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Discussion Starter · #1 ·
Ready to finish a new dining room table I just built. I want to put a VERY durable finish on it that will NOT allow the wood top to be scratched. I've seen self leveling finishes (at least I think they are self leveling) that are clear and very thick AND allow the grain of the wood to show its beauty. Those I've seen have been used in Marine invironments. I think this would be a good choice to avoid scratches on the table. I originally planned on using a piece of quarter inch plexi or regular glass to protect the table top but have found that method to be cost prohibitive ($600 for the size I need) and I'm not willing to put that kind of $$ out. Does anyone have any experience and / or know of a good product that would fit the bill. Please don't say Polyurethane or Varnish...that would not hold up to the abuse this table will probably take. ANY & ALL advice would be appreciated.
 

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The only thing to protect the wood may be a replaceable surface like glass. Glass will resist scratches. Plexi-glass scratches too easily.

The self levelling epoxy you are thinking about is also referred to as bar-top epoxy.

One product mentioned in earlier threads is Envirotek.

Envirotek has been used by a number of people. No experience myself.

http://www.creative-wholesale.com/Envirotex Lite.htm

It will protect the surface, but for many people it looks "too plastic". Personal preference.

It will get scratched up, but you should be able to buff out the scratches.
 

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Discussion Starter · #6 ·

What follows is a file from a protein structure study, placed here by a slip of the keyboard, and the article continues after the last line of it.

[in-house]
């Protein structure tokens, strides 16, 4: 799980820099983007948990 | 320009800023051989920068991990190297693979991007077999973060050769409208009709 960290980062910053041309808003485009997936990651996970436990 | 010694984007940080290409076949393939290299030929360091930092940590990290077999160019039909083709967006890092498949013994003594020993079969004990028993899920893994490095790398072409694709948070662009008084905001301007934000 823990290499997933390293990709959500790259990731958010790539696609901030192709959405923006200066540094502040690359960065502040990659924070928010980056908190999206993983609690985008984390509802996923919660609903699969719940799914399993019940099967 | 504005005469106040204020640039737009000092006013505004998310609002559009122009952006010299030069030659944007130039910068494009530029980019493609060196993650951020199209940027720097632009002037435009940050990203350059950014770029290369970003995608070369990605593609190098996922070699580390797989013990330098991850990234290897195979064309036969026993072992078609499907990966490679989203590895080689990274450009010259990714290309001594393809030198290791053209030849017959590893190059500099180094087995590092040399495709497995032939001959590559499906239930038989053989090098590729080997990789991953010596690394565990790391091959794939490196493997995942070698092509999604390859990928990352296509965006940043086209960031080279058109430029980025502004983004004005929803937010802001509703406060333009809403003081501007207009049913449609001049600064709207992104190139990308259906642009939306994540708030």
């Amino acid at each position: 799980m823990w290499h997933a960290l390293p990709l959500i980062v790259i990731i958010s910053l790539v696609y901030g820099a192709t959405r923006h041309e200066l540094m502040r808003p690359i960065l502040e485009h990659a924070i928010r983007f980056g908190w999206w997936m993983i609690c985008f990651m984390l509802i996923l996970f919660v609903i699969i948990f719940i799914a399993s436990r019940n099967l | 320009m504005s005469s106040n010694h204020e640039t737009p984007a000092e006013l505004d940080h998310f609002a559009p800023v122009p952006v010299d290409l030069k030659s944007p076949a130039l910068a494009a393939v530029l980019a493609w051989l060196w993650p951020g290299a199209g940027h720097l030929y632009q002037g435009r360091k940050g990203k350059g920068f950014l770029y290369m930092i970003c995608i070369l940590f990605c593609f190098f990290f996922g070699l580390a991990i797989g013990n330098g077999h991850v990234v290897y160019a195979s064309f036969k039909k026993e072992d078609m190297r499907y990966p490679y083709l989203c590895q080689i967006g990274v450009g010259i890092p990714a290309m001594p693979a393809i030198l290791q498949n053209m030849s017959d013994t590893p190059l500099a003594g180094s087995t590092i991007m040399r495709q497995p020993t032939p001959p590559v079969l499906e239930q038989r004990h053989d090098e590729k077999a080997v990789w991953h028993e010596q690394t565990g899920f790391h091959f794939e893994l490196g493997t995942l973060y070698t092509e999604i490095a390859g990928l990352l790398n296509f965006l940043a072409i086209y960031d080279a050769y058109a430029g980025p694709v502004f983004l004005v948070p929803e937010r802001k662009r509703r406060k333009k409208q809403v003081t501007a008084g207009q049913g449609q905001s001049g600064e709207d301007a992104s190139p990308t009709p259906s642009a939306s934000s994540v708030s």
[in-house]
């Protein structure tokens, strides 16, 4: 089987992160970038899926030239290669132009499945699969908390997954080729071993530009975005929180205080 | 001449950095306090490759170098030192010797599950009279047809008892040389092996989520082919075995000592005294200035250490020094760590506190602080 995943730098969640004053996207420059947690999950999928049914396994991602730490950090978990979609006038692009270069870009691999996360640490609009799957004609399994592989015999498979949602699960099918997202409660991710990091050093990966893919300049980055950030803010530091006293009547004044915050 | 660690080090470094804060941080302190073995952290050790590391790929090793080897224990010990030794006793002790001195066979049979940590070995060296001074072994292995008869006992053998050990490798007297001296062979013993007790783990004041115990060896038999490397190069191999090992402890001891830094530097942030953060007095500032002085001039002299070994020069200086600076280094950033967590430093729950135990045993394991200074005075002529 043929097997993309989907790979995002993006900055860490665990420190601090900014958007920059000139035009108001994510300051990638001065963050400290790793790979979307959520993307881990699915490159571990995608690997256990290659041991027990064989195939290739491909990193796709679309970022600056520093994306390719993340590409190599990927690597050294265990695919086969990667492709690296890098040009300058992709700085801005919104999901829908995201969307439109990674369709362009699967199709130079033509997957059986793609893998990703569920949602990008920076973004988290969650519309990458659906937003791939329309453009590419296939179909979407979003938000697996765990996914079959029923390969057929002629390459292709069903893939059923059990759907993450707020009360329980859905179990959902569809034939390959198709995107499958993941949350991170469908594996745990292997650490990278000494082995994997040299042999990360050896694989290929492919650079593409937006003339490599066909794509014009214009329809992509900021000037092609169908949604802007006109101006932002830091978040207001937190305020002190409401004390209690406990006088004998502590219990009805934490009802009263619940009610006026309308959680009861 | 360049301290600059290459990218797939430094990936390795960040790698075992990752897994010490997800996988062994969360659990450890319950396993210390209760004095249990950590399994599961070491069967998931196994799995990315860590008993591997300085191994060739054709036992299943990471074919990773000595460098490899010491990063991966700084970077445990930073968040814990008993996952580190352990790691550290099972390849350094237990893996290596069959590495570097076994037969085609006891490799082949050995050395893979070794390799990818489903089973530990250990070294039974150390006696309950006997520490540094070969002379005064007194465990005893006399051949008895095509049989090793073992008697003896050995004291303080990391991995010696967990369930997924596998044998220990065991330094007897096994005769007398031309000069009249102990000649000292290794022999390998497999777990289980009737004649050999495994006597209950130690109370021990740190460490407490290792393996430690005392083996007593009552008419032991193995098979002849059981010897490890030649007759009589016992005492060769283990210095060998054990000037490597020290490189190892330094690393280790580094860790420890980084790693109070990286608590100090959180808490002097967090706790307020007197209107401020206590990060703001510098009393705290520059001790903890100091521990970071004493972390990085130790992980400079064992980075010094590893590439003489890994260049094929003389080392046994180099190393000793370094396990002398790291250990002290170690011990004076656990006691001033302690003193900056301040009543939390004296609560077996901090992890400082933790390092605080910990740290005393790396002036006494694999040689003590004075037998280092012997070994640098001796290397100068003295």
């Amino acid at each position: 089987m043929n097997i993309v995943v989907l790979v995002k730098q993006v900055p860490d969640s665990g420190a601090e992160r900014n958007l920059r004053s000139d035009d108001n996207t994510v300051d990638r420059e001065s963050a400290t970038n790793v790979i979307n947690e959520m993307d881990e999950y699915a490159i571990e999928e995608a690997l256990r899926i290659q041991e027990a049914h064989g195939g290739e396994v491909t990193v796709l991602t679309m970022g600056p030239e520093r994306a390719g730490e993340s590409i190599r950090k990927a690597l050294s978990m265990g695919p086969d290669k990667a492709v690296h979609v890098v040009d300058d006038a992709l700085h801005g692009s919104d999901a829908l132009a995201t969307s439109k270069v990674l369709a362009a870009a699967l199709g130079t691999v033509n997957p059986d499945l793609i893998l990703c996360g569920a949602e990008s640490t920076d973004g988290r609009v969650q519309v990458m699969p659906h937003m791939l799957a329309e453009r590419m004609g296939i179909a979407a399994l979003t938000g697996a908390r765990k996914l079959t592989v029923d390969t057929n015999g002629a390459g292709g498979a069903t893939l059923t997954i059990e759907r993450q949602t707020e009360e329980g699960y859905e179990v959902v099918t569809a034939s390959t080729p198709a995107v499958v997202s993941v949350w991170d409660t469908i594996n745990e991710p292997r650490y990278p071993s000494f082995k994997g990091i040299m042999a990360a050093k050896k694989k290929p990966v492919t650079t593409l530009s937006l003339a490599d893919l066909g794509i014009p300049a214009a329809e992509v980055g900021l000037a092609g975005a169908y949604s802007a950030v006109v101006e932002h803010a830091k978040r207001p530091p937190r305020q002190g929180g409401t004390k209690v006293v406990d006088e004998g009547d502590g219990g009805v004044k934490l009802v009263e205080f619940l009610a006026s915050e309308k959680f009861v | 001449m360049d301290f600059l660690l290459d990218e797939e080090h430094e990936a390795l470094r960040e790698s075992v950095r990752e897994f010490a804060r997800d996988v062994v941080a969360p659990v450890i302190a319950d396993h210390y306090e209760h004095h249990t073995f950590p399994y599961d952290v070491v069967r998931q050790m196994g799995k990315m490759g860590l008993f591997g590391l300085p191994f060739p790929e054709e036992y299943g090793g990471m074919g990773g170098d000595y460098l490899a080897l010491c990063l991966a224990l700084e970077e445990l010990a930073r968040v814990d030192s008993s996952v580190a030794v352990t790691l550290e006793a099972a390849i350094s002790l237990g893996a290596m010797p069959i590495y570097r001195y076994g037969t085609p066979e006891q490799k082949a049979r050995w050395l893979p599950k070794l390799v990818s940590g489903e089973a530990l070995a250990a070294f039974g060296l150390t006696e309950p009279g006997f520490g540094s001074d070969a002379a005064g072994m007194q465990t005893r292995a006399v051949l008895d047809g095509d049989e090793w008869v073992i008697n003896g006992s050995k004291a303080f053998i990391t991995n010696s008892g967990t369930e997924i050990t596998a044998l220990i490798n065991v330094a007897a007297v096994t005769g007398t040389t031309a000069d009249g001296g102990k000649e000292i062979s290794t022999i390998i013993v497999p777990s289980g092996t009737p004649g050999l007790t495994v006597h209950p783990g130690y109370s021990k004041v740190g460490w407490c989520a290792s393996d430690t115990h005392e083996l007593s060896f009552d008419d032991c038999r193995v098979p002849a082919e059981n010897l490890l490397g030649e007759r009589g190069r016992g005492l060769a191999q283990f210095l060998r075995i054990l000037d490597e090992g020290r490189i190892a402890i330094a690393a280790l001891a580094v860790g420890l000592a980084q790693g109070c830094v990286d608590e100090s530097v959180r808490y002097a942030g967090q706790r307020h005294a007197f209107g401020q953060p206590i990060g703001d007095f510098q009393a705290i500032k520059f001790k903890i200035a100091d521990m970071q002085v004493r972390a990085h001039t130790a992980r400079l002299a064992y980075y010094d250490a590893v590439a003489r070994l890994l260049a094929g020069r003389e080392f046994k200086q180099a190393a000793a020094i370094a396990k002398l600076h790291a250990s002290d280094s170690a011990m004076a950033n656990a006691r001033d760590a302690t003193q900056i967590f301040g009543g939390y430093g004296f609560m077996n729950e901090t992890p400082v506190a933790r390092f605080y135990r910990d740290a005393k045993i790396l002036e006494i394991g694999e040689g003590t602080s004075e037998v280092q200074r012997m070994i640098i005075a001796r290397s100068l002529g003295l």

Thanks

Thanks.... The link you sent me is great... it's a bit cheaper than the product another member sent me... and looks as if it does the same thing... Now to figure out how to bathe the 38 X 84 table in it - as well as the side skirts that I applied... hmmmmmmm
 

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Thanks.... The link you sent me is great... it's a bit cheaper than the product another member sent me... and looks as if it does the same thing... Now to figure out how to bathe the 38 X 84 table in it - as well as the side skirts that I applied... hmmmmmmm
Mmm ya that's the hard part. From what I've seen you generally flood it on and let the excess drip off the sides (plastic drop cloth required, of course). From then, I understand you can use a utility knife or such to trim off any drips that you didn't chase off well. Sand the trimmed parts flat then poly the rest of the project.

I suppose you can do a wipe on coat of it on the entire surface (what they call a "seal coat"), but again, it's not something I've tried before.

Good luck, lets us know how you address it and how it worked!
 
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